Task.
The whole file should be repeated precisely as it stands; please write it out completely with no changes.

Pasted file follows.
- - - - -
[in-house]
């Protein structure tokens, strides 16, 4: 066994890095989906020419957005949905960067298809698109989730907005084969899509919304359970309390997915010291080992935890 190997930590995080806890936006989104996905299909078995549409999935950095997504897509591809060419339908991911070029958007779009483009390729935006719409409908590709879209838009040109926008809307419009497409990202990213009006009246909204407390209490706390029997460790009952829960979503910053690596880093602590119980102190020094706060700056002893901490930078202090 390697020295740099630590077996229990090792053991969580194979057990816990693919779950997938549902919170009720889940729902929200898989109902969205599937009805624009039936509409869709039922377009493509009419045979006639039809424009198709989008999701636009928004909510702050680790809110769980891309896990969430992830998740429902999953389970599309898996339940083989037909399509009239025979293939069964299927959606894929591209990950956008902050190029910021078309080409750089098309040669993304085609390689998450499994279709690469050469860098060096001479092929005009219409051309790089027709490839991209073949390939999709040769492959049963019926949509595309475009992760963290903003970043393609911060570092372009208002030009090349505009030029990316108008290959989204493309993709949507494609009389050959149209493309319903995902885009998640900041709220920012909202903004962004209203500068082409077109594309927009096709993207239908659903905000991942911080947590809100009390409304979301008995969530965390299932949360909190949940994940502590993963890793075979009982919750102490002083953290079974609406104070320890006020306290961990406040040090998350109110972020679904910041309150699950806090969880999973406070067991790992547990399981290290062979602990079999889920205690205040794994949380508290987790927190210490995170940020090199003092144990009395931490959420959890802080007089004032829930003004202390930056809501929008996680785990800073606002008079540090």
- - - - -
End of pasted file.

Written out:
[in-house]
């Protein structure tokens, strides 16, 4: 066994890095989906020419957005949905960067298809698109989730907005084969899509919304359970309390997915010291080992935890 190997930590995080806890936006989104996905299909078995549409999935950095997504897509591809060419339908991911070029958007779009483009390729935006719409409908590709879209838009040109926008809307419009497409990202990213009006009246909204407390209490706390029997460790009952829960979503910053690596880093602590119980102190020094706060700056002893901490930078202090 390697020295740099630590077996229990090792053991969580194979057990816990693919779950997938549902919170009720889940729902929200898989109902969205599937009805624009039936509409869709039922377009493509009419045979006639039809424009198709989008999701636009928004909510702050680790809110769980891309896990969430992830998740429902999953389970599309898996339940083989037909399509009239025979293939069964299927959606894929591209990950956008902050190029910021078309080409750089098309040669993304085609390689998450499994279709690469050469860098060096001479092929005009219409051309790089027709490839991209073949390939999709040769492959049963019926949509595309475009992760963290903003970043393609911060570092372009208002030009090349505009030029990316108008290959989204493309993709949507494609009389050959149209493309319903995902885009998640900041709220920012909202903004962004209203500068082409077109594309927009096709993207239908659903905000991942911080947590809100009390409304979301008995969530965390299932949360909190949940994940502590993963890793075979009982919750102490002083953290079974609406104070320890006020306290961990406040040090998350109110972020679904910041309150699950806090969880999973406070067991790992547990399981290290062979602990079999889920205690205040794994949380508290987790927190210490995170940020090199003092144990009395931490959420959890802080007089004032829930003004202390930056809501929008996680785990800073606002008079540090």